Context is everything with some techniques. Tony Grout, myself and a large supporting cast first implemented “Delivery Mapping” at Skype. Dan North then invited me in to help one of his large Banking Clients who faced the same portfolio issue. (Note – Pretty much every organisation has the same issue). Subsequently I have implemented it in two other organisations. I am currently working to implement it in another client.

Here’s the thing about delivery mapping. It is easy peasy. The concept is easy. The training is easy. The hard bit is getting the buy in from both IT AND even harder, THE BUSINESS. It will not work unless a large chunk of an organisation agrees to it, or if the “CEO” overrides a whole bunch of self interested senior executives, effectively forcing them to ignore their performance management system. Getting that kind of buy-in either involves luck (and the right dominant culture which is also luck) OR a hell of a lot of effort and influencing. It requires you to gradually and methodically build support for YOURSELF. Building credibility in your own brand so that the people in the “Complicated Culture” trust your experience more than their expensive “experts” and “thought leaders”.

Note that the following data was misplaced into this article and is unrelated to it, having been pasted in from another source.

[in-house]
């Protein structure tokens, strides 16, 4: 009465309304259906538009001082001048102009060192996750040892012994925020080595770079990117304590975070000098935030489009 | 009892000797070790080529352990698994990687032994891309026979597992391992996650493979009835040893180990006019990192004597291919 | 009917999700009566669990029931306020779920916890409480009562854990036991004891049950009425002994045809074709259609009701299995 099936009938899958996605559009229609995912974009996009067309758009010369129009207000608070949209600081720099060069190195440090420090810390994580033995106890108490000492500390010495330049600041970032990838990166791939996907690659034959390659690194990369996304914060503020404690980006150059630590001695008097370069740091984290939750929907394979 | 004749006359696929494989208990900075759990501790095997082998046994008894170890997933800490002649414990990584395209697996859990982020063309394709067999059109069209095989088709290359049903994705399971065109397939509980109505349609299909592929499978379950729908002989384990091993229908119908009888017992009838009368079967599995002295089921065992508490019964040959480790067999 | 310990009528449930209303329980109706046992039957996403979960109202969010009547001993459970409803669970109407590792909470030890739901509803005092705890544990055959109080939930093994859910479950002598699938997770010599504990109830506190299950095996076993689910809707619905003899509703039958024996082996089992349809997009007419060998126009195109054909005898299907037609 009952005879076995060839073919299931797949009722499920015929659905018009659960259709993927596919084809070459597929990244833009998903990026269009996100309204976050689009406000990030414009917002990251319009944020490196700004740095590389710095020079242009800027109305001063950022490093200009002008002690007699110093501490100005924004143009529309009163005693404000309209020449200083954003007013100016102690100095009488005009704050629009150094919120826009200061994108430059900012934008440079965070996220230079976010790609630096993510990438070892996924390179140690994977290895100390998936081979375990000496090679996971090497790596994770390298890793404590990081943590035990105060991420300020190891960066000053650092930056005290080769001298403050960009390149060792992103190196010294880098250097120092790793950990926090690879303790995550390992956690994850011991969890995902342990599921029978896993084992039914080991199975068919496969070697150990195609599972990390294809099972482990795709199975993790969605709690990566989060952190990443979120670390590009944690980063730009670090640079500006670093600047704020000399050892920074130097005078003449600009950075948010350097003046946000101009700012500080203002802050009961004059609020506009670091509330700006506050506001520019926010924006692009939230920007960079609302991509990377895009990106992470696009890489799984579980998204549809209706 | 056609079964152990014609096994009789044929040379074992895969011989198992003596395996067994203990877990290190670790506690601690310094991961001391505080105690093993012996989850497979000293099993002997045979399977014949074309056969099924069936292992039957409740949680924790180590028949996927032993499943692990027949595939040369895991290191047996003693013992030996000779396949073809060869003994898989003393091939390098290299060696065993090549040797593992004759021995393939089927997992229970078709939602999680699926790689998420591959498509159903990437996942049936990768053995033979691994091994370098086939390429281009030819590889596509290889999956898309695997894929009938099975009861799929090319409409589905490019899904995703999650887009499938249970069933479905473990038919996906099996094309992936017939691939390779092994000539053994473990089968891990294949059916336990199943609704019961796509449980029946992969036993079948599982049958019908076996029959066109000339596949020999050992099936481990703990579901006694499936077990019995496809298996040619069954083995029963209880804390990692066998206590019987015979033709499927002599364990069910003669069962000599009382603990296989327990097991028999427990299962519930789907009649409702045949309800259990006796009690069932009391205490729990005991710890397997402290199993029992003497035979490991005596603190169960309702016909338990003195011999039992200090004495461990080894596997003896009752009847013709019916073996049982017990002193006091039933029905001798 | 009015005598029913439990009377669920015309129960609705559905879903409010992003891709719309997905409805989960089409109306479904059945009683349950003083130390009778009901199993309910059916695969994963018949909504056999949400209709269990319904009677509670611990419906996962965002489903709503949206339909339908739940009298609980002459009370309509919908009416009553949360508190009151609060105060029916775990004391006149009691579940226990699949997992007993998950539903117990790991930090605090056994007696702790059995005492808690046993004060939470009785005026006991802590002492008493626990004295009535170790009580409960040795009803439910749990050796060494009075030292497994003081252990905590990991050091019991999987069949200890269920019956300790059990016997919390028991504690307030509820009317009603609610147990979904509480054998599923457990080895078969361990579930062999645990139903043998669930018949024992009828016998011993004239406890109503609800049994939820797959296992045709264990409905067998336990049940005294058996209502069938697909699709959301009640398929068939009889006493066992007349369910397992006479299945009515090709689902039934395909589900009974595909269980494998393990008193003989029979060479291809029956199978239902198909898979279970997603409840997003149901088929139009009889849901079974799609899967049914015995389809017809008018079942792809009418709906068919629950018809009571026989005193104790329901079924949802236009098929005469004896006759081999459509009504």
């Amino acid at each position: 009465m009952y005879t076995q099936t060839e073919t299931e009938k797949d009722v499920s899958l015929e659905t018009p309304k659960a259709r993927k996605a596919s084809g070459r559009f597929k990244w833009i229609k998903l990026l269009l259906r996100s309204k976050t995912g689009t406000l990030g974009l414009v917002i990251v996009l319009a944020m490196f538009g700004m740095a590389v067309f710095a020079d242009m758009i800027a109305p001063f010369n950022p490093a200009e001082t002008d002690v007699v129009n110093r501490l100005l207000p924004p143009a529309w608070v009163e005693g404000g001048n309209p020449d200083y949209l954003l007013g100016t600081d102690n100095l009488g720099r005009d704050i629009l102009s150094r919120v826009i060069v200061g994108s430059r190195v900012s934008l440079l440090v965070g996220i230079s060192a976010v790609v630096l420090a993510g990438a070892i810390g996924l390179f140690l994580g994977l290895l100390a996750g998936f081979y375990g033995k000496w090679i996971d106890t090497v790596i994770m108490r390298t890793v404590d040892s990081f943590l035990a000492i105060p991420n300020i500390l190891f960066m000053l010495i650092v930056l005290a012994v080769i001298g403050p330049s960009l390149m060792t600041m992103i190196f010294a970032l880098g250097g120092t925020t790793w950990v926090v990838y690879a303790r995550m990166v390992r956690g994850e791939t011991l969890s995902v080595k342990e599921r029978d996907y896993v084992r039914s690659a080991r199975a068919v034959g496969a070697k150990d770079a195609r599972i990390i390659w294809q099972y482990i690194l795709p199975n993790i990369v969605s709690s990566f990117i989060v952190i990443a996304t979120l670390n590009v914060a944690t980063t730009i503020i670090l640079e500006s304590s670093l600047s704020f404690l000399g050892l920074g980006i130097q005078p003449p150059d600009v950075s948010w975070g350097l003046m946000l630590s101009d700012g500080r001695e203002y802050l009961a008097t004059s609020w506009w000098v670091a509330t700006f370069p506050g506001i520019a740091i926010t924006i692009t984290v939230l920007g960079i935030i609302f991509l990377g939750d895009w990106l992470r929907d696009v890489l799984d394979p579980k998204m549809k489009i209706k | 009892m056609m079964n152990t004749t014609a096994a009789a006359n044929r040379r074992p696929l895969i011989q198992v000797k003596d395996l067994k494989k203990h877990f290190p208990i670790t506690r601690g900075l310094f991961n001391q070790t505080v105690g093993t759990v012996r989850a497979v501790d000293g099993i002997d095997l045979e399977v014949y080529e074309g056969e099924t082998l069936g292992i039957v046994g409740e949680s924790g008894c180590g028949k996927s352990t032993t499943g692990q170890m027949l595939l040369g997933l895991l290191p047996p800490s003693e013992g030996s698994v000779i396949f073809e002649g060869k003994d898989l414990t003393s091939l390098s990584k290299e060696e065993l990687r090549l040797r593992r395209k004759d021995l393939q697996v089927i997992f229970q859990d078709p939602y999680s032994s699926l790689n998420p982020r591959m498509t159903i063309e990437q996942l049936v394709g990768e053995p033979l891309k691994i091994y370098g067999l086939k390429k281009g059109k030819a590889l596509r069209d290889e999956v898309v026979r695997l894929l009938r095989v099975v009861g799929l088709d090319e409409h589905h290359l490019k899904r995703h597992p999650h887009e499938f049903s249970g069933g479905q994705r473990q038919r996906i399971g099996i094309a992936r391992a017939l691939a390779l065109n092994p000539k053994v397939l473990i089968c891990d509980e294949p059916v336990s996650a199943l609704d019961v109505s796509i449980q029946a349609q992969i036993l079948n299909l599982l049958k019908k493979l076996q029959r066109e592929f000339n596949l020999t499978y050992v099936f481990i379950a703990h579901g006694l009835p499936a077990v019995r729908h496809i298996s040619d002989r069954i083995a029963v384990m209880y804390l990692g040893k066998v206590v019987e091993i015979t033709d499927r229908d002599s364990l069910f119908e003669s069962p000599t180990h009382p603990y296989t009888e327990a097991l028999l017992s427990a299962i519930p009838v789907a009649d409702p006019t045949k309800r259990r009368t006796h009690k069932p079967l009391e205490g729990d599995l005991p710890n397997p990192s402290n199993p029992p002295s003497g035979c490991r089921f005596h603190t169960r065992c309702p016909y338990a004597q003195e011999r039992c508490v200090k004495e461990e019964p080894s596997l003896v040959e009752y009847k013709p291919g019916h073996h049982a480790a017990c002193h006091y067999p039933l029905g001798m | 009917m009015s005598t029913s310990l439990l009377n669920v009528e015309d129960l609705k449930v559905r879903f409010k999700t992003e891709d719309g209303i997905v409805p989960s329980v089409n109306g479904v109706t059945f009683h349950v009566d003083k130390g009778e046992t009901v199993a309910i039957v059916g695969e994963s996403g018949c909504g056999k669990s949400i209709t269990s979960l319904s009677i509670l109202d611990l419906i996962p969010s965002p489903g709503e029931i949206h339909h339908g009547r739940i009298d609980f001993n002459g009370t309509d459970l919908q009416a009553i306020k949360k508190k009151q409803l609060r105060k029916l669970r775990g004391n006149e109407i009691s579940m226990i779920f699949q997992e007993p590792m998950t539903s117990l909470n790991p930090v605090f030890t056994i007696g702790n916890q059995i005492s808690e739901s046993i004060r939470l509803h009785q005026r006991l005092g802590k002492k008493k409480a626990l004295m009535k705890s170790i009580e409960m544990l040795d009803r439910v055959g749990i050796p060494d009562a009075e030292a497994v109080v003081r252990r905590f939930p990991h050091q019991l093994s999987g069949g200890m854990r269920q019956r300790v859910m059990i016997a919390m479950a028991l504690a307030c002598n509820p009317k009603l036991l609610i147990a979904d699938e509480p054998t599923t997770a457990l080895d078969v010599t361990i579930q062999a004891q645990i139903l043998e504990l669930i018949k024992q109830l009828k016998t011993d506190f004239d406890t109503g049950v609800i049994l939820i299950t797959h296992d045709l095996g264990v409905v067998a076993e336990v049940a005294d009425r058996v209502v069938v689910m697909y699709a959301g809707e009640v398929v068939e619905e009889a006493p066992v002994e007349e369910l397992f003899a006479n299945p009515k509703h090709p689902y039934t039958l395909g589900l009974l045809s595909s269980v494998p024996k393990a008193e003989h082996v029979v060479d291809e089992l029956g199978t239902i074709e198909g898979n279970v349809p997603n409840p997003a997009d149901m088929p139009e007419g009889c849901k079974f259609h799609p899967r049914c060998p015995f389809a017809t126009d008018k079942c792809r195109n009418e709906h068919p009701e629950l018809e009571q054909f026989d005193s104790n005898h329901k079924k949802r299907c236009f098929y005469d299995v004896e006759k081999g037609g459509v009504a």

So if you want to a simple test the people around you. See whether they value

Experience OVER Opinion


Cannot tell the difference between Experience and Opinion.

If you picking a conference to spend your precious training budget on, look for one where the keynote is talk about THEIR experience, or instead is simply expressing opinion and using other peoples experience to justify their opinion. If you are not sure which keynotes do this, go and watch some videos on InfoQ, youtube and VIMEO, its easy to spot when you know what you are looking for.

Scaling Agile needs a culture which values Experience OVER Opinion. Without it, we will see more catastrophic failures where Thought Leaders express their opinions as fact and the people who suffer are the dozens of people whose careers are ruined a year later.

* Even though it should, not all experience is gained in a “safe to fail” experiment. Some experience is gained in a non “safe to fail” experiment at great cost to some of those involved.